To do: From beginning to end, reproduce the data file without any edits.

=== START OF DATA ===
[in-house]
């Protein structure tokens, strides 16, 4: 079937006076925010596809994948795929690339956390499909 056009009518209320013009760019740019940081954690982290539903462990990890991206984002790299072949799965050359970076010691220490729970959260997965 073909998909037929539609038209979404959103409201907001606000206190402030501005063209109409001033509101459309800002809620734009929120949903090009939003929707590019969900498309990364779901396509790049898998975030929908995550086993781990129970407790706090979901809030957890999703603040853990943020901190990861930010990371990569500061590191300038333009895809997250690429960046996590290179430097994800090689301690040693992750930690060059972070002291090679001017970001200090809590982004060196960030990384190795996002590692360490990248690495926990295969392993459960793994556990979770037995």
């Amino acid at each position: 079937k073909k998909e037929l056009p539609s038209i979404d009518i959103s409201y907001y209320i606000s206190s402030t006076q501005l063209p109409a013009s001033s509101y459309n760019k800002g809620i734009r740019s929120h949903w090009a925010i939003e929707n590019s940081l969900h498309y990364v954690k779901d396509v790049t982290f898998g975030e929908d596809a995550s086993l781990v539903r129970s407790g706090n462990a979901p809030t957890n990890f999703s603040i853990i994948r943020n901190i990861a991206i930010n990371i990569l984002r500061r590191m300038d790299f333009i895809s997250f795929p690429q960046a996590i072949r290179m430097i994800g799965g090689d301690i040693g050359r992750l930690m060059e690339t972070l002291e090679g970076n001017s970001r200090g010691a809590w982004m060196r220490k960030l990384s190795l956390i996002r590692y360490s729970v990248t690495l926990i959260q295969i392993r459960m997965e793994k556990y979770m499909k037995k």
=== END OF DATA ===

[in-house]
């Protein structure tokens, strides 16, 4: 079937006076925010596809994948795929690339956390499909 056009009518209320013009760019740019940081954690982290539903462990990890991206984002790299072949799965050359970076010691220490729970959260997965 073909998909037929539609038209979404959103409201907001606000206190402030501005063209109409001033509101459309800002809620734009929120949903090009939003929707590019969900498309990364779901396509790049898998975030929908995550086993781990129970407790706090979901809030957890999703603040853990943020901190990861930010990371990569500061590191300038333009895809997250690429960046996590290179430097994800090689301690040693992750930690060059972070002291090679001017970001200090809590982004060196960030990384190795996002590692360490990248690495926990295969392993459960793994556990979770037995």
């Amino acid at each position: 079937k073909k998909e037929l056009p539609s038209i979404d009518i959103s409201y907001y209320i606000s206190s402030t006076q501005l063209p109409a013009s001033s509101y459309n760019k800002g809620i734009r740019s929120h949903w090009a925010i939003e929707n590019s940081l969900h498309y990364v954690k779901d396509v790049t982290f898998g975030e929908d596809a995550s086993l781990v539903r129970s407790g706090n462990a979901p809030t957890n990890f999703s603040i853990i994948r943020n901190i990861a991206i930010n990371i990569l984002r500061r590191m300038d790299f333009i895809s997250f795929p690429q960046a996590i072949r290179m430097i994800g799965g090689d301690i040693g050359r992750l930690m060059e690339t972070l002291e090679g970076n001017s970001r200090g010691a809590w982004m060196r220490k960030l990384s190795l956390i996002r590692y360490s729970v990248t690495l926990i959260q295969i392993r459960m997965e793994k556990y979770m499909k037995k």